and solar power, modernization using Smart Grid technologies, energy and
sustainability issues are key trends moving forward for automation and control,
according to Raj Batra, president of the Industry Automation Division for
Siemens Industry Inc. Batra made these remarks during his keynote address at
the recent Siemens Automation Summit in Charlotte, NC.
Batra says key trends and areas to watch in
automation control moving forward are renewable energy applications such as
wind and solar power. Renewable energy sources are becoming a viable part of the
total energy mix. Wind is helping to revitalize rural areas, can be produced at
the source and doesn't need to mined or transported.
"The U.S. solar power market is growing
dramatically with Siemens technology driving four of the five largest U.S.
solar installations," Batra says. "Solar PV in the U.S. is currently providing
340 MW of power and, in just five years, it is forecast to generate nearly 2,700
MW of power."
Nearly 34 percent of all global
polysilicon solar cell production is based in the U.S. Currently there are 49
solar installations in the U.S. but, by 2015, analysts are forecasting 340 U.S.
Batra notes that another important trend to
watch is Smart Grid technology and, with two-thirds of all energy consumed by
industry, companies should play a vital role in defining how the Smart Grid
Power outages cost the U.S. $150
billion per year, and he says there is a massive opportunity to revamp a grid
which consists of 9,200 electric generating units, more than 1,000,000 MW of
capacity and a network of 300,000 miles of transmission lines.
All this means that intense investments will
be required, including $11 billion from the American Reinvestment and Recovery
Act and, according the Brattle Group, what is forecasted as a $1.5 trillion
investment over the next 20 years.
investments, our energy sources will become more reliable, efficient, secure
and sustainable," says Batra. "Smart Grid will also change the way we run our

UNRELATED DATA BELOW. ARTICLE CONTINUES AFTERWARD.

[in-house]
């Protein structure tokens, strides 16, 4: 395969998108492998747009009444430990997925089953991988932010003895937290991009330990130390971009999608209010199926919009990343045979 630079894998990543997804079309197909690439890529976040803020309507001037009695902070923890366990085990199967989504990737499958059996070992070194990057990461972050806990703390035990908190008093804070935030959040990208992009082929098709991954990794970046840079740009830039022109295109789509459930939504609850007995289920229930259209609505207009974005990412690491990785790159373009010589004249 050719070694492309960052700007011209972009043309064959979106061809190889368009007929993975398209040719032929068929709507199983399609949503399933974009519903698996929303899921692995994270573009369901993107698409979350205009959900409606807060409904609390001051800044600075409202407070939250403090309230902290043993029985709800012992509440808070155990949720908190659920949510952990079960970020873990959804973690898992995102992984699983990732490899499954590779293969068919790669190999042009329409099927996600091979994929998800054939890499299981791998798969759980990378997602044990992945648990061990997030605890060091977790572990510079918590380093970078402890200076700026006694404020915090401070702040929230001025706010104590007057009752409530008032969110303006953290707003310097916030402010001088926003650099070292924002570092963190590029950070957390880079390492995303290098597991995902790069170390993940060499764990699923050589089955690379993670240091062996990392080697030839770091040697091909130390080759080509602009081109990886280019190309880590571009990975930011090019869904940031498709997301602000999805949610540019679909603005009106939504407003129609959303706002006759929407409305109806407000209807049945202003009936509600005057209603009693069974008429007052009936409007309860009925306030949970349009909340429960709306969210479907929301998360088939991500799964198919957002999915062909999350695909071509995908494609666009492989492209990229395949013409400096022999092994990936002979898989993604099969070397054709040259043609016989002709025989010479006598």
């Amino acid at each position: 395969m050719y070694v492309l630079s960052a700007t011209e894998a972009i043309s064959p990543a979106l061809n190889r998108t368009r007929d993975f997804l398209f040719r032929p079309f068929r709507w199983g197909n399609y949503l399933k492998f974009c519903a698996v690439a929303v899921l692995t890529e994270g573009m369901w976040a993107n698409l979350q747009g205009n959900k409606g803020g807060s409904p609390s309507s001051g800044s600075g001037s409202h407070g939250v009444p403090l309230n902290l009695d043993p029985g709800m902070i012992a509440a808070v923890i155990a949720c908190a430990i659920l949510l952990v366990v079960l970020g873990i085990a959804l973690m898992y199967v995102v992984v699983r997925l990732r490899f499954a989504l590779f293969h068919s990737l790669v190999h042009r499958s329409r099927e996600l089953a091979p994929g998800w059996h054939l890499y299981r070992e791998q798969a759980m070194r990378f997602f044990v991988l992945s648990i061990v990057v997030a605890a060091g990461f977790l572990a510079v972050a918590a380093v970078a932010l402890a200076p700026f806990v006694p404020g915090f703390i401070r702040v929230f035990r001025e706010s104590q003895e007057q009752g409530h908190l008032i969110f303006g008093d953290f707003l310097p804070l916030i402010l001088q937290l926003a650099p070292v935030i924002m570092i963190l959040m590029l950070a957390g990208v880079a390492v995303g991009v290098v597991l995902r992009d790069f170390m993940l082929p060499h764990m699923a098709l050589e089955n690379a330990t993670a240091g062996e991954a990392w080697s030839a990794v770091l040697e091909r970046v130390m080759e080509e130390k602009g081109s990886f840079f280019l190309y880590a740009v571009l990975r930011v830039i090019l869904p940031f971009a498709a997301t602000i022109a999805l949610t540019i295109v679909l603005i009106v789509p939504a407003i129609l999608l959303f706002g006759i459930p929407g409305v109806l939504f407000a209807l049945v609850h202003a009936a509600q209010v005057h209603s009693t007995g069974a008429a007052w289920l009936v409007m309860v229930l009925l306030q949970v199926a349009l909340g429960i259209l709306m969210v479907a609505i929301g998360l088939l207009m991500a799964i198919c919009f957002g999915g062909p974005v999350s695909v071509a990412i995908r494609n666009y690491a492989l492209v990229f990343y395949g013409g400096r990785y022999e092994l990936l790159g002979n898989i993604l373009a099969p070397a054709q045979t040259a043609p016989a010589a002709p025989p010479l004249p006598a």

plants, putting more emphasis on two-way communication to the grid, plant-wide
asset management and dealing with the flood of data generated by the grid."
Closely related to Smart Grid development is
a push toward energy efficiency including innovations available today such as
PROFIenergy which is a simple extension to the PROFINET protocol. The emphasis
with PROFIenergy is new technology that makes it possible to monitor and
control energy by putting unused loads in sleep mode, and dramatically reduce
energy consumption during idle periods.
Batra also notes that energy
efficiency is an essential part of environmental protection. As the tragedy of
the oil spill in the Gulf has made so painfully clear, we can't over-estimate the
importance of business continuity and disaster recovery plans.
Sustainability has become part of
the fabric of American business and Siemens has set aggressive targets for its
own production to reduce energy consumption by 20 percent, CO2
emissions and water consumption by 20 percent and waste production by 15
Batra also notes a clear trend and priority
for better product lifecycle management, production and combining the supply
chain into an integrated whole.
"We are driving a paradigm shift in
manufacturing by linking all stages of production together, from product
design, production design, production, delivery and ultimately disposal," Batra
says. "This means that visualization of the entire production process can
happen before your plant is even built."
Truchard will be presented the award at the 2014 Golden Mousetrap Awards ceremony during the co-located events Pacific Design & Manufacturing, MD&M West, WestPack, PLASTEC West, Electronics West, ATX West, and AeroCon.
In a bid to boost the viability of lithium-based electric car batteries, a team at Lawrence Berkeley National Laboratory has developed a chemistry that could possibly double an EV’s driving range while cutting its battery cost in half.
For industrial control applications, or even a simple assembly line, that machine can go almost 24/7 without a break. But what happens when the task is a little more complex? That’s where the “smart” machine would come in. The smart machine is one that has some simple (or complex in some cases) processing capability to be able to adapt to changing conditions. Such machines are suited for a host of applications, including automotive, aerospace, defense, medical, computers and electronics, telecommunications, consumer goods, and so on. This discussion will examine what’s possible with smart machines, and what tradeoffs need to be made to implement such a solution.